Swift J1658.2-4242 - new counterparts around the reported ATCA position
ATel #11334; Peter Pessev (GRANTECAN, IAC, ULL)
on 22 Feb 2018; 14:50 UT
Distributed as an Instant Email Notice Transients
Credential Certification: Peter Pessev (firstname.lastname@example.org)
Subjects: Infra-Red, Optical, Transient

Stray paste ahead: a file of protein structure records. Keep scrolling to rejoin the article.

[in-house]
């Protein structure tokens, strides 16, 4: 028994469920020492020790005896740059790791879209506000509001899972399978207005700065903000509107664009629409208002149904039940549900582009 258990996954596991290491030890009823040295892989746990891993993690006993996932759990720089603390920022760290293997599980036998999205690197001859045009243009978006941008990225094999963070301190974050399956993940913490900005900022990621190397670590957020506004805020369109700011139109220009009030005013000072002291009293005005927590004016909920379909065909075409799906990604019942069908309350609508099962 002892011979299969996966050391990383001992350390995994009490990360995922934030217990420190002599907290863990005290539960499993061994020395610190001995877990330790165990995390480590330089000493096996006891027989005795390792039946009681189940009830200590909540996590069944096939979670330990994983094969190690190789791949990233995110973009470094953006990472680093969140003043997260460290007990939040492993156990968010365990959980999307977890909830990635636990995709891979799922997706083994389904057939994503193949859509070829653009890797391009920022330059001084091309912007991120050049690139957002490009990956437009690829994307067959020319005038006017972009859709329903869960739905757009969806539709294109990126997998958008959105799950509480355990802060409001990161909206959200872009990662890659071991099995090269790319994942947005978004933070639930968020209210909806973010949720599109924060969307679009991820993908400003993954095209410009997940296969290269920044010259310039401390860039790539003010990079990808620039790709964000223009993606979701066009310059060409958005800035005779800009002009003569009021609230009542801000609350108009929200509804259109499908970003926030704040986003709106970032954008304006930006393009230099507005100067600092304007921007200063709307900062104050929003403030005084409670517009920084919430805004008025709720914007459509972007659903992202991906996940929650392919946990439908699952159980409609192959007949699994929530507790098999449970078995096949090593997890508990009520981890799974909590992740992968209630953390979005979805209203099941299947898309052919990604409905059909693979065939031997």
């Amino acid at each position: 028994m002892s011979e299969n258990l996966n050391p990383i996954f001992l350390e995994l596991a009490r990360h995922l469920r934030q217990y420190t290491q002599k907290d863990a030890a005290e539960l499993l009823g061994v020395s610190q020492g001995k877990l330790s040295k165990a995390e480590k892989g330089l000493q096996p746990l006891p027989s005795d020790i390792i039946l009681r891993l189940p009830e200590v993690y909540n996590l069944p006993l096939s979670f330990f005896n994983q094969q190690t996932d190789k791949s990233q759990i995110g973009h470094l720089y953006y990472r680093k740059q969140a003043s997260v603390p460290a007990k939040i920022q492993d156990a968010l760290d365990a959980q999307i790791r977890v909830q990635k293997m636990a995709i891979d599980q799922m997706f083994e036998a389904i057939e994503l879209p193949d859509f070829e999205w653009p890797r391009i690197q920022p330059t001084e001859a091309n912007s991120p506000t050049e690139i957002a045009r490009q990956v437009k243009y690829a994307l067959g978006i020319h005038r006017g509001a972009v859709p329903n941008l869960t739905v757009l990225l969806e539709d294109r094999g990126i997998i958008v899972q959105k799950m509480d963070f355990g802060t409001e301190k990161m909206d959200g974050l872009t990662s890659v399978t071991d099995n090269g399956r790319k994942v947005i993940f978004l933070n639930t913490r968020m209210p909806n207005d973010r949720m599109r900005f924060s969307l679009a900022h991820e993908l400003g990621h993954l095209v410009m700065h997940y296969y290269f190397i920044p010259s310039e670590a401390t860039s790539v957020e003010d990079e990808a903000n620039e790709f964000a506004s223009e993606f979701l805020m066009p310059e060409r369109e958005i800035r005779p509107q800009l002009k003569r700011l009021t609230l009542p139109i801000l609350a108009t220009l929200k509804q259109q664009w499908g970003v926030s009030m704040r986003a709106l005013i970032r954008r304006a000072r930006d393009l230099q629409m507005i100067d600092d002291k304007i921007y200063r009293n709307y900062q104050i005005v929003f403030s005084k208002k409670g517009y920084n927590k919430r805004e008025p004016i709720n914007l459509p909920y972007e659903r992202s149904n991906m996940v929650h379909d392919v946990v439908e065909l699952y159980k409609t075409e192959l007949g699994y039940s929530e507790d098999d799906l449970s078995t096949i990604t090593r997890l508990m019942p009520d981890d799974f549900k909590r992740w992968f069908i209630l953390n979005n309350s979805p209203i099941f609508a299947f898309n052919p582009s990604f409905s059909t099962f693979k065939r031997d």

The X-ray transient Swift J1658.2-4242 was detected on 18.02.18UT with initial coordinates RA=16h58m11s and Dec=-42d42'31" with an uncertainty of 3 arcmin (GCN #22416). (All coordinates in this contribution are in equinox J2000.) The subsequent analysis of the XRT/UVOT data resulted in more precise coordinates RA=16h58m12.64s and Dec=-42d41'54.5'', with error radius 1.6'' at 90% confidence (ATel #11307). Within the error circle two known sources were encountered VVV J16581262-42415478 and GLIMPSE G343.2514+00.0537 (ATel #11310). The ATCA radio observations of the transient (ATel #11322) yield RA=16h58m12.700+/-0.004, Dec=-42d41'56.09+/-0.25 (statistical errors only). Both positions agree within the uncertainty of the measurements, but the reported counterparts are outside of the error circle of the radio position. A dedicated search around the new reported position resulted in the detection of a counterpart in three catalogs: 2MASS J16581268-4241563 (located 0.33" away, but consistent within the positional uncertainty of the 2MASS PSC), VVV J165812.68-424156.25 (0.21" away) and GAIA 5966232529369270784 (0.25" away). The 2MASS magnitudes of the source are J=16.038+/-0.106, H=15.116, Ks=15.055 with photometry flags AUU, which means that H and Ks magnitudes are reported as upper limits. The VVV source have magnitudes J=16.046+/-0.012, H=15.381+/-0.016, Ks=14.996+/-0.027. Taking into account the J band data in the epoch of 2MASS and VVV, along with the H and Ks magnitudes it is obvious that there are no significant changes in the near-IR flux of the source. The GAIA DR1 magnitude of 5966232529369270784 is 19.604. According to the Schlafly&Finkbeiner 2011 reddening maps, the extinction in the V band is 58.6 magnitudes, corresponding to Aj=15.7, Ah=9.98, Ak=6.7 magnitudes. Applying these will result in unreasonably blue near-IR colors. Obviously the extinction estimates are unreliable due to the proximity of the position to the Galactic plane. Based on the near-IR colors from the VVV data (without extinction correction): J-Ks=1.05+/-0.03, J-H=0.67+/-0.02, H-Ks=0.38+/-0.03, the source could be identified as a M6-M8 main sequence or giant star (Pecaut&Mamajek 2013, Ducati ey al. 2001). If we consider a main sequence star, the resulting V band magnitude will be in the order of 23. If a M6III object is considered, the resulting V~20 mag is broadly consistent with the G band magnitude reported by Gaia. (Note that the Gaia G band is fully encompassing the widely used V band filter.) Based on the reported characteristics of the counterparts, the uncertainty of the available extinction estimates and the interesting nature of the transient further optical and near-IR follow-up observations are strongly encouraged.